The ugly phrase 'suicide by cop' speaks to the violent side of American culture. Perhaps the English equivalent might well be self-destruction by lawsuit. There are many things wrong with our libel laws for those defending lawsuits, but just occasionally they blow up in the face of those pursuing them.
The most famous - though extremely unjust - example is the martyrdom of St Oscar Wilde - among our famous Fabian forebears.
A rather happier example was Jonathan Aitken's self-immolation on "the sword of truth and the trusty shield of British fair play" in his case against The Guardian. This can now be celebrated in good conscience since we did not just lose one of the most arrogant members of the Tory regime, but have now gained an eloquent new voice for prison reform, now winning praise from Guardianistas.
There may be another valiant attempt at legal self-harm in the offing from Daud Abdullah of the Muslim Council of Britain. It was reported at the weekend that he is now suing Hazel Blears for defamation after the Communities Secretary challenged his signing of the Istanbul Declaration, a deeply offensive document which goes well beyond any legitimate scrutiny or criticism of Israeli policy with its racist denunciations of the "Zionist entity".
The communities secretary may be only five foot tall but I predict that this may end up a serious mismatch. It will be interesting to see whether Abdullah pursues the case (and I have my doubts) but I find it hard to belief that Blears is going to give an inch if he were to be looking to back out. (I should be clear that I write without having spoken to anybody at DCLG about this).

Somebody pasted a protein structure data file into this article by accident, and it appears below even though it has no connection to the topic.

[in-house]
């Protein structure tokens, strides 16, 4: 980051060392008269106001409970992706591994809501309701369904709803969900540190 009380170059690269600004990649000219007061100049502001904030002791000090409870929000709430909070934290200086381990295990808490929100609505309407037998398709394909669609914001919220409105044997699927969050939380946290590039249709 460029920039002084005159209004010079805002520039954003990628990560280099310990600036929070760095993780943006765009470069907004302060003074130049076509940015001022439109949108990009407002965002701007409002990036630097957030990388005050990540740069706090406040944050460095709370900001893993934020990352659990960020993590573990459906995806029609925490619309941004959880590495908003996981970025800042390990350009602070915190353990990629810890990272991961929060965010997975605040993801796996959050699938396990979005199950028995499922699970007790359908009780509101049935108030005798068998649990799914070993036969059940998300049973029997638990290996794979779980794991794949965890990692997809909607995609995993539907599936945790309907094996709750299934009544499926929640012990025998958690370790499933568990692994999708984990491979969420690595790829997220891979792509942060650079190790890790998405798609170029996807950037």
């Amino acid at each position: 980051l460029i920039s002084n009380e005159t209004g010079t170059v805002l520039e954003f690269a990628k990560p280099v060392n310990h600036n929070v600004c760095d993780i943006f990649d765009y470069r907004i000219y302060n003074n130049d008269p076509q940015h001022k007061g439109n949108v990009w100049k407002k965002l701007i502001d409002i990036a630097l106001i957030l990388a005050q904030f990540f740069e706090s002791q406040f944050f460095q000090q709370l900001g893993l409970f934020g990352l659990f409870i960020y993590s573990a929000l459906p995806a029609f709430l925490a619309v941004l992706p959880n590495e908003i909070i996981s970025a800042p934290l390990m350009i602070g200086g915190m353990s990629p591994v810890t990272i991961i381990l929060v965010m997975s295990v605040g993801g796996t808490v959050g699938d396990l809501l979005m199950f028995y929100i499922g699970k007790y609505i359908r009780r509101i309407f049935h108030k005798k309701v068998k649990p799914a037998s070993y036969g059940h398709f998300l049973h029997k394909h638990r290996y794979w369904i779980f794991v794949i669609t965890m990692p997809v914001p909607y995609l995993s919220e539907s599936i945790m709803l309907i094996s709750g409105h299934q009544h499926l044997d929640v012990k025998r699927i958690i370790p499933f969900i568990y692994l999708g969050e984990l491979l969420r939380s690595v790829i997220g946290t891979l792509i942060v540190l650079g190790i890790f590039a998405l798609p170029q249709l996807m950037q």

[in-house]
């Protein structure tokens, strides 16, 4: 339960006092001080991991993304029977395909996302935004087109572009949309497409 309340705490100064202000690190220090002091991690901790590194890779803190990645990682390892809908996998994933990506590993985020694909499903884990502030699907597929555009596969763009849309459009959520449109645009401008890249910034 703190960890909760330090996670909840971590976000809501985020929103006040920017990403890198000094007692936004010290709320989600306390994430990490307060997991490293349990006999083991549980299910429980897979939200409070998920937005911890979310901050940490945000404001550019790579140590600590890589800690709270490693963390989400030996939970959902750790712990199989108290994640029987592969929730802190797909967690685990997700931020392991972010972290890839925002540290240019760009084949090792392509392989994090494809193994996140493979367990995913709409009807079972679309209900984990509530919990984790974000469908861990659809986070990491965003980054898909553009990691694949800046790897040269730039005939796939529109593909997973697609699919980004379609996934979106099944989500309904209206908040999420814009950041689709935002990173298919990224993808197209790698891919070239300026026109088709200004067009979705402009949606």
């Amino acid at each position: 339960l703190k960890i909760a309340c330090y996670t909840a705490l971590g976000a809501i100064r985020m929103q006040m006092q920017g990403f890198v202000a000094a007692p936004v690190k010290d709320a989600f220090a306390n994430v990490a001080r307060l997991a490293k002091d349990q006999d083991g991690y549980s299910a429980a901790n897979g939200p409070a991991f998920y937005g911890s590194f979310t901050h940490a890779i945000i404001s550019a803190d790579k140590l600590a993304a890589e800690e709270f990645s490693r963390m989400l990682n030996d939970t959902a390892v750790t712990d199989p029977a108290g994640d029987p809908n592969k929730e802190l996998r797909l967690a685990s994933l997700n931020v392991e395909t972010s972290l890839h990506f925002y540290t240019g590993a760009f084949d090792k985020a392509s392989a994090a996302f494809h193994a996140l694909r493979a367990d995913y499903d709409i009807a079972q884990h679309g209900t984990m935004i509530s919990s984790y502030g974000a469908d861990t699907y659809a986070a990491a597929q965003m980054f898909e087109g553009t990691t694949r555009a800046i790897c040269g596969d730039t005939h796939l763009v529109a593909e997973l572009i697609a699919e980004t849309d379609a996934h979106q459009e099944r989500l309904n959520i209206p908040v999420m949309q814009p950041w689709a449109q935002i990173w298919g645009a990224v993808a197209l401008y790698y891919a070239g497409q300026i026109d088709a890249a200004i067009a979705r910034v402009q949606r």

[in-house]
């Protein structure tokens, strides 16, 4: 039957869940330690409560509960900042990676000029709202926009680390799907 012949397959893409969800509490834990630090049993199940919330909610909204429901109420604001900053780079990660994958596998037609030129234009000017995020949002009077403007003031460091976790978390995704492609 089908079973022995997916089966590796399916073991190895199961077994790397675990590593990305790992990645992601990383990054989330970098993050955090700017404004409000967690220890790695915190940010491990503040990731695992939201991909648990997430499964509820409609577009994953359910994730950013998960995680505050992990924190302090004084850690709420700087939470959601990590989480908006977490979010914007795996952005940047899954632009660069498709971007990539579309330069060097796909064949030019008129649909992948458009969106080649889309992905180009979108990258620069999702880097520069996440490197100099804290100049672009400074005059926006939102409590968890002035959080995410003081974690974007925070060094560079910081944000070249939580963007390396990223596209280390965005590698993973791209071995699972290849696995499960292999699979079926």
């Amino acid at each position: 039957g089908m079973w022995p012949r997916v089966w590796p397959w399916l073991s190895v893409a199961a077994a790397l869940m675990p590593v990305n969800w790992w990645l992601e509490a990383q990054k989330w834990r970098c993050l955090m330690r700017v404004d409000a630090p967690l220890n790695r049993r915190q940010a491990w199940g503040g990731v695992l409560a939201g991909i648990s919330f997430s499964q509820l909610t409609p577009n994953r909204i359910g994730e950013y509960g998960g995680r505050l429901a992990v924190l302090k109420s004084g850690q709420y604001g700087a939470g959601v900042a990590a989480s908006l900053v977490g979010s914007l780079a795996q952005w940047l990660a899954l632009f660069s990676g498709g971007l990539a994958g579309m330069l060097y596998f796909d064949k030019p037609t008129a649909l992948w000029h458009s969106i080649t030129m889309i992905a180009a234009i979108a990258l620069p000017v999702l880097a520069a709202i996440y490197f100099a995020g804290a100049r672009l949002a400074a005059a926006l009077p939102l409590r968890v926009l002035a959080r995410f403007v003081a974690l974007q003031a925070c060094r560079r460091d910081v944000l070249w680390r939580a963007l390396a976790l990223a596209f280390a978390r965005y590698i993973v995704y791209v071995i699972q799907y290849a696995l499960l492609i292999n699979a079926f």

So here is an issue where I can heartedly agree with Shiraz Maher, recent author of the Policy Exchange report, whose comments sparked the recent Nick Cohen-Fabian row. (Indeed Abdullah might even now note the discretionary wisdom in the apparent legal inaction of Dean Godson of Policy Exchange, among the MCB's chief antagonists, after his blustering threats to sue Newsnight "relentlessly to trial or capitulation" in the row over the Hijacking of British Islam report).
My only hesitation is that the government challenging the MCB specifically could slightly play into the old "community leadership" model, when the MCB is but one of many voices reflecting different arguments within the deeply contested debates within British Muslim communities. But that is somewhat irrelevant once Abdullah puts the matter into the courts.
I am not sure this one will ever make it to court. Though it may barely merit a historical footnote compared to the tragedy of Oscar Wilde or the hubris of rehabilitation of Jonathan Aitken, were it to do so, then I predict another cautionary tale for those who resort too readily to law.
UPDATE (Thursday, 12.45pm): Martin Bright suggests on the Spectator blog that the liberal-left should be doing more to ride to Hazel Blears' defence. He suggests another letter writing campaign. I am less clear whether or not he is offering to organise this, or wishes others to do so.
And Iain Dale has (beaten Next Left to) the scoop of Hazel Blears' characteristically robust and rather appropriate response to the lawsuit.